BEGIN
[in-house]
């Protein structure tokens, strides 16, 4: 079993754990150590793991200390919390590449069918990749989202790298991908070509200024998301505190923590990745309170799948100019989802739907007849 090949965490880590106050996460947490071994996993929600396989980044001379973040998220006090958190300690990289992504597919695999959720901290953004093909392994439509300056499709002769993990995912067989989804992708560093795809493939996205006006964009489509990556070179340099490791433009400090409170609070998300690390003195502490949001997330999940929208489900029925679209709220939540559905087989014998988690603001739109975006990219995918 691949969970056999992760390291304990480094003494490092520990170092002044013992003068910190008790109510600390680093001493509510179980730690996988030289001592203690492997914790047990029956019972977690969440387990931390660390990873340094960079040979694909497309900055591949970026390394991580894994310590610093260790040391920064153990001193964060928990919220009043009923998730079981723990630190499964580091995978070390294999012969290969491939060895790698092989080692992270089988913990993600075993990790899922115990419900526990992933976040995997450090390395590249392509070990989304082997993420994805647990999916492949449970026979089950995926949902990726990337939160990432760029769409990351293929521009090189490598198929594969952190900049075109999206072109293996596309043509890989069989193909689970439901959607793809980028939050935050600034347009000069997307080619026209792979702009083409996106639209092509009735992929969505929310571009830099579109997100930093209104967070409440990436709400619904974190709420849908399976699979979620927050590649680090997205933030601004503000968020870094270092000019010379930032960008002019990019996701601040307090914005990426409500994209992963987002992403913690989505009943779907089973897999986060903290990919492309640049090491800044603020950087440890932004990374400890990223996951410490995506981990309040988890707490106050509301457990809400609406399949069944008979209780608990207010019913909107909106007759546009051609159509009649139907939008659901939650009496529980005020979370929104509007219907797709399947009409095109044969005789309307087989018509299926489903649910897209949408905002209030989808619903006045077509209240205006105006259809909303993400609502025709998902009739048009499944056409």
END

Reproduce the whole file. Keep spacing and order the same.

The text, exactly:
[in-house]
């Protein structure tokens, strides 16, 4: 079993754990150590793991200390919390590449069918990749989202790298991908070509200024998301505190923590990745309170799948100019989802739907007849 090949965490880590106050996460947490071994996993929600396989980044001379973040998220006090958190300690990289992504597919695999959720901290953004093909392994439509300056499709002769993990995912067989989804992708560093795809493939996205006006964009489509990556070179340099490791433009400090409170609070998300690390003195502490949001997330999940929208489900029925679209709220939540559905087989014998988690603001739109975006990219995918 691949969970056999992760390291304990480094003494490092520990170092002044013992003068910190008790109510600390680093001493509510179980730690996988030289001592203690492997914790047990029956019972977690969440387990931390660390990873340094960079040979694909497309900055591949970026390394991580894994310590610093260790040391920064153990001193964060928990919220009043009923998730079981723990630190499964580091995978070390294999012969290969491939060895790698092989080692992270089988913990993600075993990790899922115990419900526990992933976040995997450090390395590249392509070990989304082997993420994805647990999916492949449970026979089950995926949902990726990337939160990432760029769409990351293929521009090189490598198929594969952190900049075109999206072109293996596309043509890989069989193909689970439901959607793809980028939050935050600034347009000069997307080619026209792979702009083409996106639209092509009735992929969505929310571009830099579109997100930093209104967070409440990436709400619904974190709420849908399976699979979620927050590649680090997205933030601004503000968020870094270092000019010379930032960008002019990019996701601040307090914005990426409500994209992963987002992403913690989505009943779907089973897999986060903290990919492309640049090491800044603020950087440890932004990374400890990223996951410490995506981990309040988890707490106050509301457990809400609406399949069944008979209780608990207010019913909107909106007759546009051609159509009649139907939008659901939650009496529980005020979370929104509007219907797709399947009409095109044969005789309307087989018509299926489903649910897209949408905002209030989808619903006045077509209240205006105006259809909303993400609502025709998902009739048009499944056409």